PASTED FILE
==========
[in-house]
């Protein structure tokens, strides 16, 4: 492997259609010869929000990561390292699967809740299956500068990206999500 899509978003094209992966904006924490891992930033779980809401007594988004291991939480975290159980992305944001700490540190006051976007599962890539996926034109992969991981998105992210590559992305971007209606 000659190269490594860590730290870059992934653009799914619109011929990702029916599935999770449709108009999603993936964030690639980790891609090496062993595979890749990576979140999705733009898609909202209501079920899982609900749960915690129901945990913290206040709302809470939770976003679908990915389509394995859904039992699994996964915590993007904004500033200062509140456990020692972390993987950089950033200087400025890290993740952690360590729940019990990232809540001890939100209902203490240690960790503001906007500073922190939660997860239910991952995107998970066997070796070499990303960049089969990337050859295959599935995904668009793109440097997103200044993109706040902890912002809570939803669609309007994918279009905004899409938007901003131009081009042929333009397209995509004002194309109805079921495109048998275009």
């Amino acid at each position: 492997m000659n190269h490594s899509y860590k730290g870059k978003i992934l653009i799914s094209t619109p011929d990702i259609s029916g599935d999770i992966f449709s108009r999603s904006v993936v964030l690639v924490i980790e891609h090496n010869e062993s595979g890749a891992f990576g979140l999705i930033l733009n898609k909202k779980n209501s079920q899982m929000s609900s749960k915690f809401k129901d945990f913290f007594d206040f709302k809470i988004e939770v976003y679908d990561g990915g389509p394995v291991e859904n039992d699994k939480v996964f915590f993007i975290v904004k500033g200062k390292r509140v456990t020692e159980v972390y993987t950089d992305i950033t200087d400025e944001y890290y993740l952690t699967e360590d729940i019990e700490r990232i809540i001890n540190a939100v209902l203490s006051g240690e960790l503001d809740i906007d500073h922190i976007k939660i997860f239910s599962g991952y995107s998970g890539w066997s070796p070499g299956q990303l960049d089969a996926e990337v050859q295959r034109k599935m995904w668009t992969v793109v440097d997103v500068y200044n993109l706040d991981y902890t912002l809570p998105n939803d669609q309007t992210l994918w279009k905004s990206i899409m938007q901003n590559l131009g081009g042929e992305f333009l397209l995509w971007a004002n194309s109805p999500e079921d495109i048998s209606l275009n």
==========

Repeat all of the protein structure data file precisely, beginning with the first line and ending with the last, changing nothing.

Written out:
[in-house]
């Protein structure tokens, strides 16, 4: 492997259609010869929000990561390292699967809740299956500068990206999500 899509978003094209992966904006924490891992930033779980809401007594988004291991939480975290159980992305944001700490540190006051976007599962890539996926034109992969991981998105992210590559992305971007209606 000659190269490594860590730290870059992934653009799914619109011929990702029916599935999770449709108009999603993936964030690639980790891609090496062993595979890749990576979140999705733009898609909202209501079920899982609900749960915690129901945990913290206040709302809470939770976003679908990915389509394995859904039992699994996964915590993007904004500033200062509140456990020692972390993987950089950033200087400025890290993740952690360590729940019990990232809540001890939100209902203490240690960790503001906007500073922190939660997860239910991952995107998970066997070796070499990303960049089969990337050859295959599935995904668009793109440097997103200044993109706040902890912002809570939803669609309007994918279009905004899409938007901003131009081009042929333009397209995509004002194309109805079921495109048998275009």
């Amino acid at each position: 492997m000659n190269h490594s899509y860590k730290g870059k978003i992934l653009i799914s094209t619109p011929d990702i259609s029916g599935d999770i992966f449709s108009r999603s904006v993936v964030l690639v924490i980790e891609h090496n010869e062993s595979g890749a891992f990576g979140l999705i930033l733009n898609k909202k779980n209501s079920q899982m929000s609900s749960k915690f809401k129901d945990f913290f007594d206040f709302k809470i988004e939770v976003y679908d990561g990915g389509p394995v291991e859904n039992d699994k939480v996964f915590f993007i975290v904004k500033g200062k390292r509140v456990t020692e159980v972390y993987t950089d992305i950033t200087d400025e944001y890290y993740l952690t699967e360590d729940i019990e700490r990232i809540i001890n540190a939100v209902l203490s006051g240690e960790l503001d809740i906007d500073h922190i976007k939660i997860f239910s599962g991952y995107s998970g890539w066997s070796p070499g299956q990303l960049d089969a996926e990337v050859q295959r034109k599935m995904w668009t992969v793109v440097d997103v500068y200044n993109l706040d991981y902890t912002l809570p998105n939803d669609q309007t992210l994918w279009k905004s990206i899409m938007q901003n590559l131009g081009g042929e992305f333009l397209l995509w971007a004002n194309s109805p999500e079921d495109i048998s209606l275009n």